Gary Numan & Tubeway Army - Replicas Redux: Expanded 2008 Tour Edition

Watershed synth pop/post punk album gets reissue treatment

In 1979 Gary Numan was just preparing himself to step, somewhat
nervously, out from behind the protective mask of being a band
member and into the centre-stage spotlight. Tubeway Army’s first self-titled
album still showed traces of Bowie adoration and a hangover
from the punky demos that got him his Beggars Banquet deal, but
Replicas was to be the first of three consecutive and peerless records.
Taking his queues musically from Kraftwerk, Brian Eno, David Bowie
and the then unknown Ultravox!, and lyrically from the paranoid and
hallucinatory writings of Philip K Dick and William Burroughs, Numan’s
was a horrific world view perhaps only matched by Joy Division. The
over-arching theme of the album is that of a totalitarian near future
roamed by robot prostitutes called “friends”, population control
through enforced homosexuality and thought policing by trench coat
wearing “agents”.

Of course, all of this alienation and “lonely android” schtick takes
on a more melancholy tone when you take into account Numan’s
recently diagnosed status as an Asperger’s Syndrome sufferer. For
example, you don’t have to look too closely at the lyrics to Are
“Friends” Electric? to see that it contains as many references to an
unhappy love affair as it does to more fantastical concerns.
Whatever it’s about, it is arguably the best synth-pop track ever
recorded and certainly one of the weirdest No 1 singles. The
harshness of the angular guitar sound, married to the oddly moving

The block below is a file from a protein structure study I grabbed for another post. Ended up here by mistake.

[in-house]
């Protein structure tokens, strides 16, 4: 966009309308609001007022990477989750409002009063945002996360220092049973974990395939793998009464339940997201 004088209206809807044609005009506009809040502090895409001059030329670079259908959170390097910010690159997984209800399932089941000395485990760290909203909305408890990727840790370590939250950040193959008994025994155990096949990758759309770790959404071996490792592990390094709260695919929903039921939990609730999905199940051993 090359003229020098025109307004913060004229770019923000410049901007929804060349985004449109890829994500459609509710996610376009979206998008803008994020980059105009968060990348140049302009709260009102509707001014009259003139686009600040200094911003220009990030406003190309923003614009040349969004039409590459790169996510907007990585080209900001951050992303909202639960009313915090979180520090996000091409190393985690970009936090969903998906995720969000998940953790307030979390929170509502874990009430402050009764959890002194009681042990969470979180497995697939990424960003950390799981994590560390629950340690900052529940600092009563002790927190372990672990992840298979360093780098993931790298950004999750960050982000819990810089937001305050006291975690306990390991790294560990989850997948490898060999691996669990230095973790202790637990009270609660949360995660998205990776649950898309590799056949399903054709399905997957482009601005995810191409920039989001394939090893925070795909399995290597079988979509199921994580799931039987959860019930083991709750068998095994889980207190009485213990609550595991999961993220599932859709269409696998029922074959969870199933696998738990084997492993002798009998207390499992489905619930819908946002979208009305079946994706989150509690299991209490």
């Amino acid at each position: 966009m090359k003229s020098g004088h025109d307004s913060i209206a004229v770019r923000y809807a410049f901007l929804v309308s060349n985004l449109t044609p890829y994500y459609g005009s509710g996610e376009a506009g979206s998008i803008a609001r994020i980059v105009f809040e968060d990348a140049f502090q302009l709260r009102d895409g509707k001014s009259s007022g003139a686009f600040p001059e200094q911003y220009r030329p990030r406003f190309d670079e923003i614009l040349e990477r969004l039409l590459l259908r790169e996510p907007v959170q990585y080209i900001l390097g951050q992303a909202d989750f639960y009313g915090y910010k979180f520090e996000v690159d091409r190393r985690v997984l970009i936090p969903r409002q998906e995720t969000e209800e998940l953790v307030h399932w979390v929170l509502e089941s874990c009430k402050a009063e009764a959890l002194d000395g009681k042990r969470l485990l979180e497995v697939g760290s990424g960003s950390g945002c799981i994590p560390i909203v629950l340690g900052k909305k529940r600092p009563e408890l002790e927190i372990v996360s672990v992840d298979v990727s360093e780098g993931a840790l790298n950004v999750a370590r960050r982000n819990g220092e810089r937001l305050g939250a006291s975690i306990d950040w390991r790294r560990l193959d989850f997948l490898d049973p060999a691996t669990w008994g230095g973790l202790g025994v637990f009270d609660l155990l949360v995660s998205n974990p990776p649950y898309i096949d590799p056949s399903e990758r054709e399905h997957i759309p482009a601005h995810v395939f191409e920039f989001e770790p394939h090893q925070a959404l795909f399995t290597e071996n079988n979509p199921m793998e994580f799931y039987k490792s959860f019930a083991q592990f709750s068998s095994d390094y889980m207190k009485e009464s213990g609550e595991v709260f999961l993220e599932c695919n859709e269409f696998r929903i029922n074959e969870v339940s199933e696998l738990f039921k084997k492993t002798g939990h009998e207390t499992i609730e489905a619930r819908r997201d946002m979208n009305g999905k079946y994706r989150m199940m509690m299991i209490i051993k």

electronics, make the perfect backing for Numan’s strangely soulful
croon. Elsewhere, John Peel favourite Down In The Park is probably
the most gothic cut Numan ever recorded, with mordant, string-like
keyboards and echoing drums. There are the last vestiges of the
earlier, punkier Numan on tracks such as You Are In My Vision, but
there are also the seeds of the direction that he would take later in
the year with his first solo album The Pleasure Principle. This is most
evident on the instrumental, guitarless tunes When The Machines
Rock and I Nearly Married A Human. Deceptively simple, icicle-fragile
high-end synth lines sit neatly on top of opiated and shimmering
keyboards. It was a formula that would serve him well on singles
such as Cars and We Are Glass.

The self-deprecating line that Numan has taken in the past is that
he just happened to find a Moog set up in the practise room and it
was already set to the booming imperial synth tones that we associate
with him. The second disc of demos and outtakes here tells a different
story, however, and show someone who, even at the beginning, was
an obsessive engineer. Best of all is the inclusion of relatively rare
outtake We Have A Technical, one of the great “lost” Numan tracks,
sounding like a (relatively) upbeat sister to Are “Friends” Electric?
(curious parties should seek out the cover released by Damon Albarn
and Weezer’s Matt Sharp). Let’s hope that The Pleasure Principle gets
the same lavish treatment soon.

5 stars 5 stars 5 stars 5 stars 5 stars

Beggars Banquet | BBQCD 2057 (2-CD)

Reviewed by John Doran
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